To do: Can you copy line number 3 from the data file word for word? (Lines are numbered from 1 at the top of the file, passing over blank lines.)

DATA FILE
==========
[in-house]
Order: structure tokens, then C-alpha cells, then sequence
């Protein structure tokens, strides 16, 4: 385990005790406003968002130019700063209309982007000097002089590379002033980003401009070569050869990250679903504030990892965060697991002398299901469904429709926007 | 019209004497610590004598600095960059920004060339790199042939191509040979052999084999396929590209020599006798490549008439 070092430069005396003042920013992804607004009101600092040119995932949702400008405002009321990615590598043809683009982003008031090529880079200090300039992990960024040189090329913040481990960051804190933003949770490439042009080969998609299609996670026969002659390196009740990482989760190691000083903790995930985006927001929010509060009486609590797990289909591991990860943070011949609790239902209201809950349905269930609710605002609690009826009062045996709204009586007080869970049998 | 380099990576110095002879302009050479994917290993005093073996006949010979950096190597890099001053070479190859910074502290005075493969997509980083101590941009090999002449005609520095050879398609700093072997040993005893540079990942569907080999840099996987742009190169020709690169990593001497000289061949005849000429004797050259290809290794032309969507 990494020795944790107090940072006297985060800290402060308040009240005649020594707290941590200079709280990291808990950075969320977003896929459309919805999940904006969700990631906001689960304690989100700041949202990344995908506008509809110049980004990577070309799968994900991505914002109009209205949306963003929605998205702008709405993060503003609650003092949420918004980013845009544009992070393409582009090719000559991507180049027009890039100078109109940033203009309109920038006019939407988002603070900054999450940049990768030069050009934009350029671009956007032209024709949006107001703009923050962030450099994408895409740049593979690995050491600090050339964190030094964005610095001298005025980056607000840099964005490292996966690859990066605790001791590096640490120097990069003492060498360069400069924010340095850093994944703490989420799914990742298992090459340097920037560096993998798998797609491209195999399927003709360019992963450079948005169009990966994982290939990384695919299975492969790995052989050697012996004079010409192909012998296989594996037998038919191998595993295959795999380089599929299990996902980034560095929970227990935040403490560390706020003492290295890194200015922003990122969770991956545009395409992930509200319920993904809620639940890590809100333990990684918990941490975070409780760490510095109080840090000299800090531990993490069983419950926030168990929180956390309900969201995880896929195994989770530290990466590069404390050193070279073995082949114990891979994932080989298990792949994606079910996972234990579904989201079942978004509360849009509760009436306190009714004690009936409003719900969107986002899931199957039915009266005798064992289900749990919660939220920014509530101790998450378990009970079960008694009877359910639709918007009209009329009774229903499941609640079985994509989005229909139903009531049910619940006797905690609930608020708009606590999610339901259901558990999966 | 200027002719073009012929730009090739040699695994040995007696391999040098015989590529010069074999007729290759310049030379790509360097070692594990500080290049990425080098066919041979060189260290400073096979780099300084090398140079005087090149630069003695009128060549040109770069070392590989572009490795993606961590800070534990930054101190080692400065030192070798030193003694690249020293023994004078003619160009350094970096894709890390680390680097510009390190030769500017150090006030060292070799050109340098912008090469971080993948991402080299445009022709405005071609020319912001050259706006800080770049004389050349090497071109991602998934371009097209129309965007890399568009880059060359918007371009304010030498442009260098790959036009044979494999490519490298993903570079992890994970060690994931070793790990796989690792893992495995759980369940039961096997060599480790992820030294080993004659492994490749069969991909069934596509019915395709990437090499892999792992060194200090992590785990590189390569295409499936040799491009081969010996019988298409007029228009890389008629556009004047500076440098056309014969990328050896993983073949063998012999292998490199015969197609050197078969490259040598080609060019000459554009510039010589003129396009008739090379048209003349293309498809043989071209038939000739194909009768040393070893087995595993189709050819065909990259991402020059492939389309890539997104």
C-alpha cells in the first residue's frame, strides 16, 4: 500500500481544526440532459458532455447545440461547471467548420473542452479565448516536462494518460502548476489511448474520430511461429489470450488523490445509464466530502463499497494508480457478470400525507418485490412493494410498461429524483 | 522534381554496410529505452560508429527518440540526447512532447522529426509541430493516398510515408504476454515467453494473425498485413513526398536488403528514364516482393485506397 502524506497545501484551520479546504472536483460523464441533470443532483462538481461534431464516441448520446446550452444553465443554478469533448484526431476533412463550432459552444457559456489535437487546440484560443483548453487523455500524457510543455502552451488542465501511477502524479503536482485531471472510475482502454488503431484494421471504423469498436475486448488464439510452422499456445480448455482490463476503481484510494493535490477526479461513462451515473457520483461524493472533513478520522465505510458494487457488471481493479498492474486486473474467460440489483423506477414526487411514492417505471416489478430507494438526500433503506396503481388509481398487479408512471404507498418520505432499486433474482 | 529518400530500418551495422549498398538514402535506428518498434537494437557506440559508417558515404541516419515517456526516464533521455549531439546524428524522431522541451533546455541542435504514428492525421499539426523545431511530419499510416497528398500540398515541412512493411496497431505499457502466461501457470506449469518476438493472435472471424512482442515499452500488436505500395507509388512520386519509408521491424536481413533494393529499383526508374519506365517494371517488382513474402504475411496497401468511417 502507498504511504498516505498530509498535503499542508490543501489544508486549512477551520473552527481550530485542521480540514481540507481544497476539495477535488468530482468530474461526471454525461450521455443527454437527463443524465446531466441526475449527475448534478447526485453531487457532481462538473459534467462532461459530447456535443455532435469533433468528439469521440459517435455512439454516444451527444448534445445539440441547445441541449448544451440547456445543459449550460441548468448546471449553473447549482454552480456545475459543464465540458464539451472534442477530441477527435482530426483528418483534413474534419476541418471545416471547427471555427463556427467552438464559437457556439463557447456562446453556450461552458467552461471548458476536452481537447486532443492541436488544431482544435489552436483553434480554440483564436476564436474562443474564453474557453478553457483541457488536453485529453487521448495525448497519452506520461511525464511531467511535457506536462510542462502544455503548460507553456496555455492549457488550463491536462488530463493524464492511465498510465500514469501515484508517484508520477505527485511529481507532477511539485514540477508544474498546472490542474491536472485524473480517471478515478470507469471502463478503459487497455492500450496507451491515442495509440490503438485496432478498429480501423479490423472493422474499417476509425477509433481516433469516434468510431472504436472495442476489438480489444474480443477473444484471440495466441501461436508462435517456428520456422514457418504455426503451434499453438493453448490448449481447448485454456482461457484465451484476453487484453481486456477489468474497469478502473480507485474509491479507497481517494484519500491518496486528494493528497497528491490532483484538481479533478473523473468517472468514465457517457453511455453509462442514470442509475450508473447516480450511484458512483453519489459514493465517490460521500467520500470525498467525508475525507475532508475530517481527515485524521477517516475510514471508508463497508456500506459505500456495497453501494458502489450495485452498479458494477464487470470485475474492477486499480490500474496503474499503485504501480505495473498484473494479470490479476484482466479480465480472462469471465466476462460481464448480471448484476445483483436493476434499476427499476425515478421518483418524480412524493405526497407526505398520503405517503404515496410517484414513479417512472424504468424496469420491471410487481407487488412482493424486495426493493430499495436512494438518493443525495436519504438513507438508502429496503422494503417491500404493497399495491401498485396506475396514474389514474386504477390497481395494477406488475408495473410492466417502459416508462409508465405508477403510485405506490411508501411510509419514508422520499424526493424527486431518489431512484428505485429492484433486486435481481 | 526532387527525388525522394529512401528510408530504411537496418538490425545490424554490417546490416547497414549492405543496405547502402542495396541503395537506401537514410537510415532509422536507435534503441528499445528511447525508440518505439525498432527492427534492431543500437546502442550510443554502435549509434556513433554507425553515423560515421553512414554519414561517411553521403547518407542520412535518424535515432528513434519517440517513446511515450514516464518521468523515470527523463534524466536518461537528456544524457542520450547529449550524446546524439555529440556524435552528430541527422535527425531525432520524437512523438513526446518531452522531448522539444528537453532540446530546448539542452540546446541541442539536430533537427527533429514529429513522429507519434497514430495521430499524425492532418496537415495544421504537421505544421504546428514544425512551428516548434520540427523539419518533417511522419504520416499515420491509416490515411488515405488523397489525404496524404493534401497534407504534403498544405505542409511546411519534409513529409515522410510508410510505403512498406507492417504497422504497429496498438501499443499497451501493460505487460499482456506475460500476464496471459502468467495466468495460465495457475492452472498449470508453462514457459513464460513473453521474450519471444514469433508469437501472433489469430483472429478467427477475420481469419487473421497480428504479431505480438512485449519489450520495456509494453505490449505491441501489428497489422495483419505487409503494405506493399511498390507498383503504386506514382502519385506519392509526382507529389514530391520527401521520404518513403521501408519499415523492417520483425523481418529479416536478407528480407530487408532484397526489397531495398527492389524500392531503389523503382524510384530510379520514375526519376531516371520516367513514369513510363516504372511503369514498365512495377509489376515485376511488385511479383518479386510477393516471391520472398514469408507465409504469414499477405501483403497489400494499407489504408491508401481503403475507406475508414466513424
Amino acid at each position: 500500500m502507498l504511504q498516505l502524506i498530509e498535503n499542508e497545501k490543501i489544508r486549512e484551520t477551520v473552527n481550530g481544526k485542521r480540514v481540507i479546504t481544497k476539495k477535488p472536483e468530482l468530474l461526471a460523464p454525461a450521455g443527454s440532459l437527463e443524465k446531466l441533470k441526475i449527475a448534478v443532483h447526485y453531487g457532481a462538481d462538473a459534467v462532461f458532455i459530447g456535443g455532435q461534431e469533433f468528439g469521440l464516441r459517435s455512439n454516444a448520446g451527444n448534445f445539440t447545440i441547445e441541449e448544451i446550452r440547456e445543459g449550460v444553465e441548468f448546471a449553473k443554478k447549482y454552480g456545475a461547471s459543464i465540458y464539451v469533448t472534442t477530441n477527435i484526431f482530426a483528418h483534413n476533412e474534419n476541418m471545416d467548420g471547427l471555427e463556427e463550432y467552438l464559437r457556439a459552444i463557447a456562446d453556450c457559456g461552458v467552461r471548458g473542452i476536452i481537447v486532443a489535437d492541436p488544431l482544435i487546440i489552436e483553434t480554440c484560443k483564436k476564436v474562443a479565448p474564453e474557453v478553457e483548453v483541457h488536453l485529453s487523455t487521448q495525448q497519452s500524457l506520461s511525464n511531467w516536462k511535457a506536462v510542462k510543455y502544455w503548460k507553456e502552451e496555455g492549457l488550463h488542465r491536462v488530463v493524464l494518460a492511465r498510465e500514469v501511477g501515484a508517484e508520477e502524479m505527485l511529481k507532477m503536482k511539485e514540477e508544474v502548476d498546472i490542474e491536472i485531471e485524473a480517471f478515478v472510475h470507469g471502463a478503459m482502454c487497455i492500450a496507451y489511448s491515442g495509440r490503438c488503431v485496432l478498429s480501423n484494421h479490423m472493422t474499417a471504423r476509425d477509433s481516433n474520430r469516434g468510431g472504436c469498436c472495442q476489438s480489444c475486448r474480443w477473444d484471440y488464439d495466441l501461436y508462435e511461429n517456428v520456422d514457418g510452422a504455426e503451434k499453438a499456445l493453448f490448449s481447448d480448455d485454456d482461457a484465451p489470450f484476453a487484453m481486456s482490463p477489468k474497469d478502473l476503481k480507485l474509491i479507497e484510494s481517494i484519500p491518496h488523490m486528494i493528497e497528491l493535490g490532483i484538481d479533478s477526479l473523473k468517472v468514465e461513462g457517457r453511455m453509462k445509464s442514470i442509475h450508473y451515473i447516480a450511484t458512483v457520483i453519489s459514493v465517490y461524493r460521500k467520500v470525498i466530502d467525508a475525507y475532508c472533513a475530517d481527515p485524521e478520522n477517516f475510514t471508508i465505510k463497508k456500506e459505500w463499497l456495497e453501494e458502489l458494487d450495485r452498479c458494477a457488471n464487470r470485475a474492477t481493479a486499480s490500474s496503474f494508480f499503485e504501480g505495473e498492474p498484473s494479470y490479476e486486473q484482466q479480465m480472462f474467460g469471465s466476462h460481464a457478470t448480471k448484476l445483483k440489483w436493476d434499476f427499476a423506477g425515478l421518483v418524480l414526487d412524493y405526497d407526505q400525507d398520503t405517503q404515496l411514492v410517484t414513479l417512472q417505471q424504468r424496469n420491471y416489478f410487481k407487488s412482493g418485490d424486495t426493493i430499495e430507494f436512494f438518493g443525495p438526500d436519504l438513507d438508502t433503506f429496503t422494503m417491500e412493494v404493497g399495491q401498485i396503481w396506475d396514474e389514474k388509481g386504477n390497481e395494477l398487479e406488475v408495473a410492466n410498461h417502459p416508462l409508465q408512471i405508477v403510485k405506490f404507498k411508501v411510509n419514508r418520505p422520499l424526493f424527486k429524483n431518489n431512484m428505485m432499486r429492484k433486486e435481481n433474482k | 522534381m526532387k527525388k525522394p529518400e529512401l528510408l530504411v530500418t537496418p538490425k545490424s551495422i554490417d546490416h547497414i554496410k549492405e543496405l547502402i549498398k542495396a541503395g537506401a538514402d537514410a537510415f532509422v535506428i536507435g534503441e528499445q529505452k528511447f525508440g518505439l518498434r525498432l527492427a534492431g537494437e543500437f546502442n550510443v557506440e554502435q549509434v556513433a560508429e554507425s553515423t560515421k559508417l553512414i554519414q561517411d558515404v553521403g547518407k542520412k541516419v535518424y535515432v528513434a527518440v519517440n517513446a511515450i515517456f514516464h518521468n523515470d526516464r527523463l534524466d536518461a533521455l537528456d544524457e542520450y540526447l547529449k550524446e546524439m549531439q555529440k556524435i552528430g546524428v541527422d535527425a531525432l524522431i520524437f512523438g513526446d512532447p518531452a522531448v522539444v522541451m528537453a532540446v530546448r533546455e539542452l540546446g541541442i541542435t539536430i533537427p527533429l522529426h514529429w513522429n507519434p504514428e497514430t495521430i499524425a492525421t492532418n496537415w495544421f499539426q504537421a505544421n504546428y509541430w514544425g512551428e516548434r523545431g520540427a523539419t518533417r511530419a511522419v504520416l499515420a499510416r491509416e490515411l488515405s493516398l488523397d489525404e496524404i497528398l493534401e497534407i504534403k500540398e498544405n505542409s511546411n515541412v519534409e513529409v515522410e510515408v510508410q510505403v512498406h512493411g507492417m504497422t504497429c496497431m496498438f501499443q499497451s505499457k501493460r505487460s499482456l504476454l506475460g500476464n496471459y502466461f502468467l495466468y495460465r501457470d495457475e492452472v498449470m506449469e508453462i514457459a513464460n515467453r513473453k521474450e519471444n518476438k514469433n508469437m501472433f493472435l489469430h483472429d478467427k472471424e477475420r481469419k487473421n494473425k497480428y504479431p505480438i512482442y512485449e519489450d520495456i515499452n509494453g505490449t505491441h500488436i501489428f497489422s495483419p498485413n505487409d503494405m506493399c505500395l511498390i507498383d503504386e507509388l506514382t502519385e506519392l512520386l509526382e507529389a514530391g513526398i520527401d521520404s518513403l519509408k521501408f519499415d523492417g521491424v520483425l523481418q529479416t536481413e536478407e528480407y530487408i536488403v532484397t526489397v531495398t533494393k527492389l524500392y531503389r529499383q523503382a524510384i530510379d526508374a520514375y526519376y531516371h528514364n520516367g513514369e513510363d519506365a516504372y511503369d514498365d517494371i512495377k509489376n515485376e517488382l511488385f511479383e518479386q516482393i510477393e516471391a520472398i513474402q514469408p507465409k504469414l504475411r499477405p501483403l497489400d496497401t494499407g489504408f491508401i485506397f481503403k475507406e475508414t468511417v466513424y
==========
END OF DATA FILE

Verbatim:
């Protein structure tokens, strides 16, 4: 385990005790406003968002130019700063209309982007000097002089590379002033980003401009070569050869990250679903504030990892965060697991002398299901469904429709926007 | 019209004497610590004598600095960059920004060339790199042939191509040979052999084999396929590209020599006798490549008439 070092430069005396003042920013992804607004009101600092040119995932949702400008405002009321990615590598043809683009982003008031090529880079200090300039992990960024040189090329913040481990960051804190933003949770490439042009080969998609299609996670026969002659390196009740990482989760190691000083903790995930985006927001929010509060009486609590797990289909591991990860943070011949609790239902209201809950349905269930609710605002609690009826009062045996709204009586007080869970049998 | 380099990576110095002879302009050479994917290993005093073996006949010979950096190597890099001053070479190859910074502290005075493969997509980083101590941009090999002449005609520095050879398609700093072997040993005893540079990942569907080999840099996987742009190169020709690169990593001497000289061949005849000429004797050259290809290794032309969507 990494020795944790107090940072006297985060800290402060308040009240005649020594707290941590200079709280990291808990950075969320977003896929459309919805999940904006969700990631906001689960304690989100700041949202990344995908506008509809110049980004990577070309799968994900991505914002109009209205949306963003929605998205702008709405993060503003609650003092949420918004980013845009544009992070393409582009090719000559991507180049027009890039100078109109940033203009309109920038006019939407988002603070900054999450940049990768030069050009934009350029671009956007032209024709949006107001703009923050962030450099994408895409740049593979690995050491600090050339964190030094964005610095001298005025980056607000840099964005490292996966690859990066605790001791590096640490120097990069003492060498360069400069924010340095850093994944703490989420799914990742298992090459340097920037560096993998798998797609491209195999399927003709360019992963450079948005169009990966994982290939990384695919299975492969790995052989050697012996004079010409192909012998296989594996037998038919191998595993295959795999380089599929299990996902980034560095929970227990935040403490560390706020003492290295890194200015922003990122969770991956545009395409992930509200319920993904809620639940890590809100333990990684918990941490975070409780760490510095109080840090000299800090531990993490069983419950926030168990929180956390309900969201995880896929195994989770530290990466590069404390050193070279073995082949114990891979994932080989298990792949994606079910996972234990579904989201079942978004509360849009509760009436306190009714004690009936409003719900969107986002899931199957039915009266005798064992289900749990919660939220920014509530101790998450378990009970079960008694009877359910639709918007009209009329009774229903499941609640079985994509989005229909139903009531049910619940006797905690609930608020708009606590999610339901259901558990999966 | 200027002719073009012929730009090739040699695994040995007696391999040098015989590529010069074999007729290759310049030379790509360097070692594990500080290049990425080098066919041979060189260290400073096979780099300084090398140079005087090149630069003695009128060549040109770069070392590989572009490795993606961590800070534990930054101190080692400065030192070798030193003694690249020293023994004078003619160009350094970096894709890390680390680097510009390190030769500017150090006030060292070799050109340098912008090469971080993948991402080299445009022709405005071609020319912001050259706006800080770049004389050349090497071109991602998934371009097209129309965007890399568009880059060359918007371009304010030498442009260098790959036009044979494999490519490298993903570079992890994970060690994931070793790990796989690792893992495995759980369940039961096997060599480790992820030294080993004659492994490749069969991909069934596509019915395709990437090499892999792992060194200090992590785990590189390569295409499936040799491009081969010996019988298409007029228009890389008629556009004047500076440098056309014969990328050896993983073949063998012999292998490199015969197609050197078969490259040598080609060019000459554009510039010589003129396009008739090379048209003349293309498809043989071209038939000739194909009768040393070893087995595993189709050819065909990259991402020059492939389309890539997104």